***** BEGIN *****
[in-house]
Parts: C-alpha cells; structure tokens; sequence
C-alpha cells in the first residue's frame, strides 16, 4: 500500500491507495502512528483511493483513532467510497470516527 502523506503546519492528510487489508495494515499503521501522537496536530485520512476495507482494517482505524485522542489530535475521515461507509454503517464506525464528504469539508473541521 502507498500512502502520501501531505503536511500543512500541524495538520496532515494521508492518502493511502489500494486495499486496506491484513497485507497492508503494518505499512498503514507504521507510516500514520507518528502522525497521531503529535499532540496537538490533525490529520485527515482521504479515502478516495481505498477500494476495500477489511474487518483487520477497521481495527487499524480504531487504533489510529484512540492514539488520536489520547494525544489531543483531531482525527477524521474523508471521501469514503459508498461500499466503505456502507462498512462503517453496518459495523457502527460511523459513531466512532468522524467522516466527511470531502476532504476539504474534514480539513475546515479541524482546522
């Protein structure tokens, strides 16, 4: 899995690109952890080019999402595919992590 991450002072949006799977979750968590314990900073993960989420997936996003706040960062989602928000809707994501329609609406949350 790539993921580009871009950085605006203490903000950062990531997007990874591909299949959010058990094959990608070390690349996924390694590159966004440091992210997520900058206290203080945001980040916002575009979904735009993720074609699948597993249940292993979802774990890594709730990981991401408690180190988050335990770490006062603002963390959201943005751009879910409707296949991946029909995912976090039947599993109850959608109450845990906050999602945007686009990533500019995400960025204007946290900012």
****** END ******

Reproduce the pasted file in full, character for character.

[in-house]
Parts: C-alpha cells; structure tokens; sequence
C-alpha cells in the first residue's frame, strides 16, 4: 500500500491507495502512528483511493483513532467510497470516527 502523506503546519492528510487489508495494515499503521501522537496536530485520512476495507482494517482505524485522542489530535475521515461507509454503517464506525464528504469539508473541521 502507498500512502502520501501531505503536511500543512500541524495538520496532515494521508492518502493511502489500494486495499486496506491484513497485507497492508503494518505499512498503514507504521507510516500514520507518528502522525497521531503529535499532540496537538490533525490529520485527515482521504479515502478516495481505498477500494476495500477489511474487518483487520477497521481495527487499524480504531487504533489510529484512540492514539488520536489520547494525544489531543483531531482525527477524521474523508471521501469514503459508498461500499466503505456502507462498512462503517453496518459495523457502527460511523459513531466512532468522524467522516466527511470531502476532504476539504474534514480539513475546515479541524482546522
């Protein structure tokens, strides 16, 4: 899995690109952890080019999402595919992590 991450002072949006799977979750968590314990900073993960989420997936996003706040960062989602928000809707994501329609609406949350 790539993921580009871009950085605006203490903000950062990531997007990874591909299949959010058990094959990608070390690349996924390694590159966004440091992210997520900058206290203080945001980040916002575009979904735009993720074609699948597993249940292993979802774990890594709730990981991401408690180190988050335990770490006062603002963390959201943005751009879910409707296949991946029909995912976090039947599993109850959608109450845990906050999602945007686009990533500019995400960025204007946290900012």